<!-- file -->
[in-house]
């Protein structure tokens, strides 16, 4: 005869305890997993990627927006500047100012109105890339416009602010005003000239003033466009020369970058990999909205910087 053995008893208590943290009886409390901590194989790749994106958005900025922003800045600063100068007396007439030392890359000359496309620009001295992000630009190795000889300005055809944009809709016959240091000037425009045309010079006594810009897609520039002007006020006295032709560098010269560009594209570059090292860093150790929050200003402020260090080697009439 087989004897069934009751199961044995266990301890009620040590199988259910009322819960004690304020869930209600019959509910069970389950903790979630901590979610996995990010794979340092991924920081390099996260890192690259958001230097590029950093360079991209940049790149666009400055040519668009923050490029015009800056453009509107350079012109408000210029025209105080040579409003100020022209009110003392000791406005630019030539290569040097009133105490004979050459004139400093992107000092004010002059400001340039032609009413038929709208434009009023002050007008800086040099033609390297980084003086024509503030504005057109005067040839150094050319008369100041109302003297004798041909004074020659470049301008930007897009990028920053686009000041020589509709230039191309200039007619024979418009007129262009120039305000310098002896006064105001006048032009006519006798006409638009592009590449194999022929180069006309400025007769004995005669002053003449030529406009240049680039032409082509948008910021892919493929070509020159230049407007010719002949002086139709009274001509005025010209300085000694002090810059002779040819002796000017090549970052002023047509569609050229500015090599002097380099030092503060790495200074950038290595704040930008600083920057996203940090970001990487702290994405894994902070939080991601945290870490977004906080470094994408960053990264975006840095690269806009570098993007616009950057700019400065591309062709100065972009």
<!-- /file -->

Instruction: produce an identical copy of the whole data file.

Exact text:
[in-house]
């Protein structure tokens, strides 16, 4: 005869305890997993990627927006500047100012109105890339416009602010005003000239003033466009020369970058990999909205910087 053995008893208590943290009886409390901590194989790749994106958005900025922003800045600063100068007396007439030392890359000359496309620009001295992000630009190795000889300005055809944009809709016959240091000037425009045309010079006594810009897609520039002007006020006295032709560098010269560009594209570059090292860093150790929050200003402020260090080697009439 087989004897069934009751199961044995266990301890009620040590199988259910009322819960004690304020869930209600019959509910069970389950903790979630901590979610996995990010794979340092991924920081390099996260890192690259958001230097590029950093360079991209940049790149666009400055040519668009923050490029015009800056453009509107350079012109408000210029025209105080040579409003100020022209009110003392000791406005630019030539290569040097009133105490004979050459004139400093992107000092004010002059400001340039032609009413038929709208434009009023002050007008800086040099033609390297980084003086024509503030504005057109005067040839150094050319008369100041109302003297004798041909004074020659470049301008930007897009990028920053686009000041020589509709230039191309200039007619024979418009007129262009120039305000310098002896006064105001006048032009006519006798006409638009592009590449194999022929180069006309400025007769004995005669002053003449030529406009240049680039032409082509948008910021892919493929070509020159230049407007010719002949002086139709009274001509005025010209300085000694002090810059002779040819002796000017090549970052002023047509569609050229500015090599002097380099030092503060790495200074950038290595704040930008600083920057996203940090970001990487702290994405894994902070939080991601945290870490977004906080470094994408960053990264975006840095690269806009570098993007616009950057700019400065591309062709100065972009």